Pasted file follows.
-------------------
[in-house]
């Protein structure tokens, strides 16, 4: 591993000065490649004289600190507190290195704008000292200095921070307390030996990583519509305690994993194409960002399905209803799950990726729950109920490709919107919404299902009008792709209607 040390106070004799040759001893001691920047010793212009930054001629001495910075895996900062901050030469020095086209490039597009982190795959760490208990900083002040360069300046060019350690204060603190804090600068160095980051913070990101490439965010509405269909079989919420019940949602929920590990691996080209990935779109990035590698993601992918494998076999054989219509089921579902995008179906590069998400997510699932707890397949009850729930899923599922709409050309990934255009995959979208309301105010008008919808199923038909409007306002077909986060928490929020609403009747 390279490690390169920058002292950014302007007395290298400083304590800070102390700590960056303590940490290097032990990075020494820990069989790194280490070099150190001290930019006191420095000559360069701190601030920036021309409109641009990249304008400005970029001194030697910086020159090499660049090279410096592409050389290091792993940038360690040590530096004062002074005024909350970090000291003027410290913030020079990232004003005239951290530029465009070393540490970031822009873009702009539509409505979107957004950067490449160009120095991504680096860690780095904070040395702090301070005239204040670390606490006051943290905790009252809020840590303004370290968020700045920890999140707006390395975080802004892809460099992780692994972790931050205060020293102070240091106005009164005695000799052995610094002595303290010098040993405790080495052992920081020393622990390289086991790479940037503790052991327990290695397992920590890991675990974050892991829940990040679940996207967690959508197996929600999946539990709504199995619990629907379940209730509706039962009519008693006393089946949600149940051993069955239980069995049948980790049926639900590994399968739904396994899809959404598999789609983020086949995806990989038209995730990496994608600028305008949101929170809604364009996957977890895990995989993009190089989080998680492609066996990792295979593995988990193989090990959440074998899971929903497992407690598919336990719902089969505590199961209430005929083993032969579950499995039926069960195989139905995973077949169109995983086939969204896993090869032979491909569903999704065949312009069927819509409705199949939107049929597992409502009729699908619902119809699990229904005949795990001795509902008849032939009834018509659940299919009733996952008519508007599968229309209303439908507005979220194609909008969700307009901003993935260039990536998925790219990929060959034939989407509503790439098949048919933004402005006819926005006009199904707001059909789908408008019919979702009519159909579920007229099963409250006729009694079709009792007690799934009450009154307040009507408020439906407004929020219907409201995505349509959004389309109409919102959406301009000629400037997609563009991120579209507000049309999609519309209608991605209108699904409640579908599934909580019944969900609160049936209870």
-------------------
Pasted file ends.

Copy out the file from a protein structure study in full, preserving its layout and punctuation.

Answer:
[in-house]
């Protein structure tokens, strides 16, 4: 591993000065490649004289600190507190290195704008000292200095921070307390030996990583519509305690994993194409960002399905209803799950990726729950109920490709919107919404299902009008792709209607 040390106070004799040759001893001691920047010793212009930054001629001495910075895996900062901050030469020095086209490039597009982190795959760490208990900083002040360069300046060019350690204060603190804090600068160095980051913070990101490439965010509405269909079989919420019940949602929920590990691996080209990935779109990035590698993601992918494998076999054989219509089921579902995008179906590069998400997510699932707890397949009850729930899923599922709409050309990934255009995959979208309301105010008008919808199923038909409007306002077909986060928490929020609403009747 390279490690390169920058002292950014302007007395290298400083304590800070102390700590960056303590940490290097032990990075020494820990069989790194280490070099150190001290930019006191420095000559360069701190601030920036021309409109641009990249304008400005970029001194030697910086020159090499660049090279410096592409050389290091792993940038360690040590530096004062002074005024909350970090000291003027410290913030020079990232004003005239951290530029465009070393540490970031822009873009702009539509409505979107957004950067490449160009120095991504680096860690780095904070040395702090301070005239204040670390606490006051943290905790009252809020840590303004370290968020700045920890999140707006390395975080802004892809460099992780692994972790931050205060020293102070240091106005009164005695000799052995610094002595303290010098040993405790080495052992920081020393622990390289086991790479940037503790052991327990290695397992920590890991675990974050892991829940990040679940996207967690959508197996929600999946539990709504199995619990629907379940209730509706039962009519008693006393089946949600149940051993069955239980069995049948980790049926639900590994399968739904396994899809959404598999789609983020086949995806990989038209995730990496994608600028305008949101929170809604364009996957977890895990995989993009190089989080998680492609066996990792295979593995988990193989090990959440074998899971929903497992407690598919336990719902089969505590199961209430005929083993032969579950499995039926069960195989139905995973077949169109995983086939969204896993090869032979491909569903999704065949312009069927819509409705199949939107049929597992409502009729699908619902119809699990229904005949795990001795509902008849032939009834018509659940299919009733996952008519508007599968229309209303439908507005979220194609909008969700307009901003993935260039990536998925790219990929060959034939989407509503790439098949048919933004402005006819926005006009199904707001059909789908408008019919979702009519159909579920007229099963409250006729009694079709009792007690799934009450009154307040009507408020439906407004929020219907409201995505349509959004389309109409919102959406301009000629400037997609563009991120579209507000049309999609519309209608991605209108699904409640579908599934909580019944969900609160049936209870």